9. This reminds me of a particular episode of the simpsons......... Yes it should be allowed for medical usage. But if you do allow, Yes there will be misuse - its a twin-edged sword.
  10. I was faced by this windows v/s linux debate for quite some time about 2 or 3 months back. Eventually I HAD to install linux on my pc because my college department (comp science) works on linux. I use it primarily because all the stuff for my programming needs is available in the labs solely on linux. But at home, I try my best to find equivalent windows software. What I have realised in these few weeks is that anything that you can run on linux you can easily find and INSTALL on windows. The same is not true the other way around. Installing stuff on linux for inexperienced users and sometimes even for experienced ones is a major headache. Of every 9 or 10 packages you try initially, you would probably end up successfully installing just 1 or 2 if you get lucky. For all its openness and utility, I still do not find it as user friendly as windows. And also, as far as stability is concerned, the first time I experienced a crash on windows xp was about a year of usage. In a short span of 3 months, I have experienced system crahes and hung pcs on fedora core 2 and mandrake 10 five or six times. As a result, I still think of xp as a far better os. As far as threat of viruses are concerned, I think you can protect yourself fairly well with firewalls, anti viruses and security updates. A major problem I also face is learning the konsole commands. Its absolutely crazy trying to do that, there are enormously long man pages that are sometimes impossible to read. The learning curve is very steep, but frankly work efficiency does increase, you can in general achieve the same task with fewer key strokes in linux as compared to windows. If you sit on a large LAN, then too linux can be fun. I as a novice could pick up bits and pieces of networking fairly easily. But the fact remains, I always find windows more comfortable to work in, though I continue to strive to learn linux.....I write this post whilst I am logged into linux....... (firefox --- not as good as ie as far as i am concerned )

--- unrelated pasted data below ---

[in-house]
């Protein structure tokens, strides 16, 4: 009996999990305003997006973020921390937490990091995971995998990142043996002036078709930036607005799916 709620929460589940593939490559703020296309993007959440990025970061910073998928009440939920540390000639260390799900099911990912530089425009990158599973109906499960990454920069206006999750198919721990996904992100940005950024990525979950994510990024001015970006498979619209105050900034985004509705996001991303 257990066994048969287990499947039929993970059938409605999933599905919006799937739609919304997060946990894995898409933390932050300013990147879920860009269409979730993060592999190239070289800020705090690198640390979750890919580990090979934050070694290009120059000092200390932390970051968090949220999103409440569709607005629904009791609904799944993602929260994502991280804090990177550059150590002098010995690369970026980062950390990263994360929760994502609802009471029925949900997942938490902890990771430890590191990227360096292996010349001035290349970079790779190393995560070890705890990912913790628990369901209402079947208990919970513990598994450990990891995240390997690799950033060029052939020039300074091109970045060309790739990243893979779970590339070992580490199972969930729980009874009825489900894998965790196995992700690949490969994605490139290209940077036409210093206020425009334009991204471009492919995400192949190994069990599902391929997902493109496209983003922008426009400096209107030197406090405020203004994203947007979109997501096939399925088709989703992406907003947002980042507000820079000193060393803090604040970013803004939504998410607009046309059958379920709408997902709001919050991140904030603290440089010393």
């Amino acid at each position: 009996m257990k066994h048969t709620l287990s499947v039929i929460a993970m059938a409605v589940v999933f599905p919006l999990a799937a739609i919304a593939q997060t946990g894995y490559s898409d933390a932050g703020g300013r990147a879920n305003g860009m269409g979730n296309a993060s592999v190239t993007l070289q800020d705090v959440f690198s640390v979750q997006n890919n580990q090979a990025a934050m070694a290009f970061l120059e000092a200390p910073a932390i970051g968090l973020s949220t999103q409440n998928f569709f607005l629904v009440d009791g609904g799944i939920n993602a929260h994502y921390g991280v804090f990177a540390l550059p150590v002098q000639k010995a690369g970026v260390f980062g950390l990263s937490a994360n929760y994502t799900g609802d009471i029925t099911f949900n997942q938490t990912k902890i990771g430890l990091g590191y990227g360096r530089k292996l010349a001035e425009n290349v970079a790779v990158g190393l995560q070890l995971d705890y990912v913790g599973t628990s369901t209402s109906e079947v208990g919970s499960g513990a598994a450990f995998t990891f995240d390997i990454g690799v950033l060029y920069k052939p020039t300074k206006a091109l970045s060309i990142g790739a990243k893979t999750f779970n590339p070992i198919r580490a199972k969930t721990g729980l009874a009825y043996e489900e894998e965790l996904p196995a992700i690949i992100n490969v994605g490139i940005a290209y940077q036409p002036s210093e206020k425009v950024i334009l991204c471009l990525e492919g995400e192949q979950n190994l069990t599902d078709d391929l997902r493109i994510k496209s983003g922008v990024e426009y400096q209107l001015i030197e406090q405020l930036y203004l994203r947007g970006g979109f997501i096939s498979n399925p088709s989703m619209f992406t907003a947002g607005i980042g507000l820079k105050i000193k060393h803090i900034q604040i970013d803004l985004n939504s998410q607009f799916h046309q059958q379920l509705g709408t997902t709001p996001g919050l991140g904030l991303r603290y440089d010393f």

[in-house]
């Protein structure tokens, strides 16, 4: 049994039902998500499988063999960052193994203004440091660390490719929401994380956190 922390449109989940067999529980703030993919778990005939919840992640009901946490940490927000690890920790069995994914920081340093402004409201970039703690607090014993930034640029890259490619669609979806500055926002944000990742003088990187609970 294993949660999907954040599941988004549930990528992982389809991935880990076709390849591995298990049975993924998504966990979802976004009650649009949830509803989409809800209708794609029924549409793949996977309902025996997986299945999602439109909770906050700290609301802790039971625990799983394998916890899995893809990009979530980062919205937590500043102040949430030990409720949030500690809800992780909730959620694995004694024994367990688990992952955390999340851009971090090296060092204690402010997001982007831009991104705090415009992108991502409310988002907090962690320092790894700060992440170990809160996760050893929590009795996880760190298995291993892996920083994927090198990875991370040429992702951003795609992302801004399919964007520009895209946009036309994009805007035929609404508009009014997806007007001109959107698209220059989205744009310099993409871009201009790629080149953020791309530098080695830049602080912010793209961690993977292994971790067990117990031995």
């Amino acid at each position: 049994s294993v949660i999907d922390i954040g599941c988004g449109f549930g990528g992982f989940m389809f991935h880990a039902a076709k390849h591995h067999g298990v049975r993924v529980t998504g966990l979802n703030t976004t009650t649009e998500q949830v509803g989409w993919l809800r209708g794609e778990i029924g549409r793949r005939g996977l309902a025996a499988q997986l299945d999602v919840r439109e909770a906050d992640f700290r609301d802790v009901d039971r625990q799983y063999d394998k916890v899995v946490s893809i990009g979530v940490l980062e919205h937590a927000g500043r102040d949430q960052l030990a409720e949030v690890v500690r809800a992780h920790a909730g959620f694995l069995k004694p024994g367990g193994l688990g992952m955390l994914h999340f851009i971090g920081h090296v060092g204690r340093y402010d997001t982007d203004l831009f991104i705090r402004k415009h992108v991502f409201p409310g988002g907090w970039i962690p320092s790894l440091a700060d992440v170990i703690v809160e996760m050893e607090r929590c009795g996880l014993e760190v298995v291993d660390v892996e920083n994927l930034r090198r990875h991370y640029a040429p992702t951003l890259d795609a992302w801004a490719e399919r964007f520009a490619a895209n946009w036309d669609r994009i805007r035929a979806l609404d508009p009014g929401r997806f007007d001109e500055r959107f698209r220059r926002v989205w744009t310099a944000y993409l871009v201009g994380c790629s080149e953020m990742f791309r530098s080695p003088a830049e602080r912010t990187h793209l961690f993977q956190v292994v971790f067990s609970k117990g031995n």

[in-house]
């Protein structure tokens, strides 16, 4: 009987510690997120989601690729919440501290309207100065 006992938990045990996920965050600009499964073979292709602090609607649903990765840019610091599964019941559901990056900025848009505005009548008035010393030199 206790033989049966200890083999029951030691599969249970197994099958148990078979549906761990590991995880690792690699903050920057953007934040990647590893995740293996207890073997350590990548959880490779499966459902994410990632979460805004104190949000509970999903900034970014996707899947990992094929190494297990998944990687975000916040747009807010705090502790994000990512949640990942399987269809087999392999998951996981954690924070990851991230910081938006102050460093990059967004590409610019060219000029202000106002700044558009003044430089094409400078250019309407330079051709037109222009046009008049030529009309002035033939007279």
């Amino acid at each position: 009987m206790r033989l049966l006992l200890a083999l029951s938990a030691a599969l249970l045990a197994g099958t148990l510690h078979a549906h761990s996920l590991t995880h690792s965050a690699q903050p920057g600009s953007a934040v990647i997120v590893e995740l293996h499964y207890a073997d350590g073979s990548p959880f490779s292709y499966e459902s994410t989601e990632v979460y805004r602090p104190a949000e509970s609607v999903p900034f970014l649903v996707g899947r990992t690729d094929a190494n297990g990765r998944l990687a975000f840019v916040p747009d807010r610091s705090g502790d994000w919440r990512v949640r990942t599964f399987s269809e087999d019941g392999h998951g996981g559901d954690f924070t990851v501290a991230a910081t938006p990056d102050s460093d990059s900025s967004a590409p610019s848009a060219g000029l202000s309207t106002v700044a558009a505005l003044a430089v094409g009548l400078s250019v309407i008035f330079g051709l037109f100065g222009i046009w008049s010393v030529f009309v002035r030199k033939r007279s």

11. pulkit

    Foreign language

    Yes, I think there 18 official ones in the constitution. The number of languages that you can experience in the country is however larger. Each state is typically characterised by a different language , and within each state one can find tens upon tens of different dialects. Quite a lot of diversity.
  12. South Park (It doesn't air in India unfortunately - anyhow i got the full collection from the net ) Simpsons --- Old favourite
  13. To solve 1, simply square the equation. Then apply |z|=z*conjugate(z) Simplify and reduce to two scalar equations and solve for real and imaginary parts of the number